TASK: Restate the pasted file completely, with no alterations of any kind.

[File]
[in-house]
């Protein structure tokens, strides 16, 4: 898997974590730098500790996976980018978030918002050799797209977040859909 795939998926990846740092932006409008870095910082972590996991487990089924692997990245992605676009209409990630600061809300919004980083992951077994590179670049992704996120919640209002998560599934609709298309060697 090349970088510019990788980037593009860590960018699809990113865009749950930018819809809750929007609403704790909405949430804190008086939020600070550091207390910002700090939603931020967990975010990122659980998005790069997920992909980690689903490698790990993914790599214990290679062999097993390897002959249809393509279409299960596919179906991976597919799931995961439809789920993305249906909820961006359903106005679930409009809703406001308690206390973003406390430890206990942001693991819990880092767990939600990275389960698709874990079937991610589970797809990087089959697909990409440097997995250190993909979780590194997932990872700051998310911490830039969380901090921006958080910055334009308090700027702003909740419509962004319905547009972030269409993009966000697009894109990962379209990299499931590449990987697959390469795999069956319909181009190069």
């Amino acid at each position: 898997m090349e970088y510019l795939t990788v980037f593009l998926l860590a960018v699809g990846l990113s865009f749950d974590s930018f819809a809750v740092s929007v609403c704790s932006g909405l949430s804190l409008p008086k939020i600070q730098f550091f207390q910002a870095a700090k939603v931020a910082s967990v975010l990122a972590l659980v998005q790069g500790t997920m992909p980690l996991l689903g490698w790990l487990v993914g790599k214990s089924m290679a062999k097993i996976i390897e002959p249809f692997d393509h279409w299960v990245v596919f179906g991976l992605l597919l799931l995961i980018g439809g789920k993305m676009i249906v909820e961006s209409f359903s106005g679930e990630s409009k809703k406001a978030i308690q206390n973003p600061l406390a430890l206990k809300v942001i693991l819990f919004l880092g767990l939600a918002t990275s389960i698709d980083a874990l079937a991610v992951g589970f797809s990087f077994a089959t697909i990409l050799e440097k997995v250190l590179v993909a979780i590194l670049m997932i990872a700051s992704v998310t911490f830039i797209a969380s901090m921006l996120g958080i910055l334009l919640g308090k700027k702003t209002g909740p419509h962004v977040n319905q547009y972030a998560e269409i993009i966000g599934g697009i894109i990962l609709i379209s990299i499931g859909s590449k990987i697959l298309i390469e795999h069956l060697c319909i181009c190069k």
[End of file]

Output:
[in-house]
């Protein structure tokens, strides 16, 4: 898997974590730098500790996976980018978030918002050799797209977040859909 795939998926990846740092932006409008870095910082972590996991487990089924692997990245992605676009209409990630600061809300919004980083992951077994590179670049992704996120919640209002998560599934609709298309060697 090349970088510019990788980037593009860590960018699809990113865009749950930018819809809750929007609403704790909405949430804190008086939020600070550091207390910002700090939603931020967990975010990122659980998005790069997920992909980690689903490698790990993914790599214990290679062999097993390897002959249809393509279409299960596919179906991976597919799931995961439809789920993305249906909820961006359903106005679930409009809703406001308690206390973003406390430890206990942001693991819990880092767990939600990275389960698709874990079937991610589970797809990087089959697909990409440097997995250190993909979780590194997932990872700051998310911490830039969380901090921006958080910055334009308090700027702003909740419509962004319905547009972030269409993009966000697009894109990962379209990299499931590449990987697959390469795999069956319909181009190069």
């Amino acid at each position: 898997m090349e970088y510019l795939t990788v980037f593009l998926l860590a960018v699809g990846l990113s865009f749950d974590s930018f819809a809750v740092s929007v609403c704790s932006g909405l949430s804190l409008p008086k939020i600070q730098f550091f207390q910002a870095a700090k939603v931020a910082s967990v975010l990122a972590l659980v998005q790069g500790t997920m992909p980690l996991l689903g490698w790990l487990v993914g790599k214990s089924m290679a062999k097993i996976i390897e002959p249809f692997d393509h279409w299960v990245v596919f179906g991976l992605l597919l799931l995961i980018g439809g789920k993305m676009i249906v909820e961006s209409f359903s106005g679930e990630s409009k809703k406001a978030i308690q206390n973003p600061l406390a430890l206990k809300v942001i693991l819990f919004l880092g767990l939600a918002t990275s389960i698709d980083a874990l079937a991610v992951g589970f797809s990087f077994a089959t697909i990409l050799e440097k997995v250190l590179v993909a979780i590194l670049m997932i990872a700051s992704v998310t911490f830039i797209a969380s901090m921006l996120g958080i910055l334009l919640g308090k700027k702003t209002g909740p419509h962004v977040n319905q547009y972030a998560e269409i993009i966000g599934g697009i894109i990962l609709i379209s990299i499931g859909s590449k990987i697959l298309i390469e795999h069956l060697c319909i181009c190069k």